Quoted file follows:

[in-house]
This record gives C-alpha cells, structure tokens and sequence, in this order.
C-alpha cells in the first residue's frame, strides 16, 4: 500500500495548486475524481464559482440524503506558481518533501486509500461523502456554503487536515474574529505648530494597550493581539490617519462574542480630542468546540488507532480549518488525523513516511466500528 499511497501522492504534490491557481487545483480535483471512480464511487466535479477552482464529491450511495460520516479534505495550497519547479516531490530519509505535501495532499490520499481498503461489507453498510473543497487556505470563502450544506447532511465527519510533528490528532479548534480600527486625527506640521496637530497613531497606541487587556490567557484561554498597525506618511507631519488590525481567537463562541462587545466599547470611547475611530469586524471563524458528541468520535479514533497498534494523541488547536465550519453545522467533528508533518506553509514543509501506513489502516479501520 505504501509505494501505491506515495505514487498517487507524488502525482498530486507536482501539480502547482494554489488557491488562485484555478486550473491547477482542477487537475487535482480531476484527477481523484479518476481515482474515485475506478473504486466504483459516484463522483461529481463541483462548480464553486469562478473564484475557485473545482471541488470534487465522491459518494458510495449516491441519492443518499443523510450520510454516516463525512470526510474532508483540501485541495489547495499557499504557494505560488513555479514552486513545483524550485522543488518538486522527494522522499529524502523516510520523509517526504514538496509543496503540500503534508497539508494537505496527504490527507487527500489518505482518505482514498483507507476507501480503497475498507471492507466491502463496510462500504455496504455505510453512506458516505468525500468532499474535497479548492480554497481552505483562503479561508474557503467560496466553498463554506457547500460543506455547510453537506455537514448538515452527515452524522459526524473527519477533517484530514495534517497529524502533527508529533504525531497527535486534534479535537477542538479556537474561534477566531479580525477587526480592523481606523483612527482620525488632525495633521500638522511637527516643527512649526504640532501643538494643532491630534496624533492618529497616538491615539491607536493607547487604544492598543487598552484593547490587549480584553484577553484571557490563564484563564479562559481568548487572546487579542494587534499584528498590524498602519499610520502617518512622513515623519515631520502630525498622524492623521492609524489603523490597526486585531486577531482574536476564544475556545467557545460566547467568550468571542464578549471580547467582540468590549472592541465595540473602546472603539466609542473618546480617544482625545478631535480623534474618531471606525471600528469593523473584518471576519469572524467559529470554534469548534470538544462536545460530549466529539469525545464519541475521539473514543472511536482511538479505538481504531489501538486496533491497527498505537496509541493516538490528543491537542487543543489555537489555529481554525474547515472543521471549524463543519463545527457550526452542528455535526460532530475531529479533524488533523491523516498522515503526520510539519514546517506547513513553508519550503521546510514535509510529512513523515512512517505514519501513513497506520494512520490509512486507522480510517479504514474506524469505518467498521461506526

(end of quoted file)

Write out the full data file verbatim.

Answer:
[in-house]
This record gives C-alpha cells, structure tokens and sequence, in this order.
C-alpha cells in the first residue's frame, strides 16, 4: 500500500495548486475524481464559482440524503506558481518533501486509500461523502456554503487536515474574529505648530494597550493581539490617519462574542480630542468546540488507532480549518488525523513516511466500528 499511497501522492504534490491557481487545483480535483471512480464511487466535479477552482464529491450511495460520516479534505495550497519547479516531490530519509505535501495532499490520499481498503461489507453498510473543497487556505470563502450544506447532511465527519510533528490528532479548534480600527486625527506640521496637530497613531497606541487587556490567557484561554498597525506618511507631519488590525481567537463562541462587545466599547470611547475611530469586524471563524458528541468520535479514533497498534494523541488547536465550519453545522467533528508533518506553509514543509501506513489502516479501520 505504501509505494501505491506515495505514487498517487507524488502525482498530486507536482501539480502547482494554489488557491488562485484555478486550473491547477482542477487537475487535482480531476484527477481523484479518476481515482474515485475506478473504486466504483459516484463522483461529481463541483462548480464553486469562478473564484475557485473545482471541488470534487465522491459518494458510495449516491441519492443518499443523510450520510454516516463525512470526510474532508483540501485541495489547495499557499504557494505560488513555479514552486513545483524550485522543488518538486522527494522522499529524502523516510520523509517526504514538496509543496503540500503534508497539508494537505496527504490527507487527500489518505482518505482514498483507507476507501480503497475498507471492507466491502463496510462500504455496504455505510453512506458516505468525500468532499474535497479548492480554497481552505483562503479561508474557503467560496466553498463554506457547500460543506455547510453537506455537514448538515452527515452524522459526524473527519477533517484530514495534517497529524502533527508529533504525531497527535486534534479535537477542538479556537474561534477566531479580525477587526480592523481606523483612527482620525488632525495633521500638522511637527516643527512649526504640532501643538494643532491630534496624533492618529497616538491615539491607536493607547487604544492598543487598552484593547490587549480584553484577553484571557490563564484563564479562559481568548487572546487579542494587534499584528498590524498602519499610520502617518512622513515623519515631520502630525498622524492623521492609524489603523490597526486585531486577531482574536476564544475556545467557545460566547467568550468571542464578549471580547467582540468590549472592541465595540473602546472603539466609542473618546480617544482625545478631535480623534474618531471606525471600528469593523473584518471576519469572524467559529470554534469548534470538544462536545460530549466529539469525545464519541475521539473514543472511536482511538479505538481504531489501538486496533491497527498505537496509541493516538490528543491537542487543543489555537489555529481554525474547515472543521471549524463543519463545527457550526452542528455535526460532530475531529479533524488533523491523516498522515503526520510539519514546517506547513513553508519550503521546510514535509510529512513523515512512517505514519501513513497506520494512520490509512486507522480510517479504514474506524469505518467498521461506526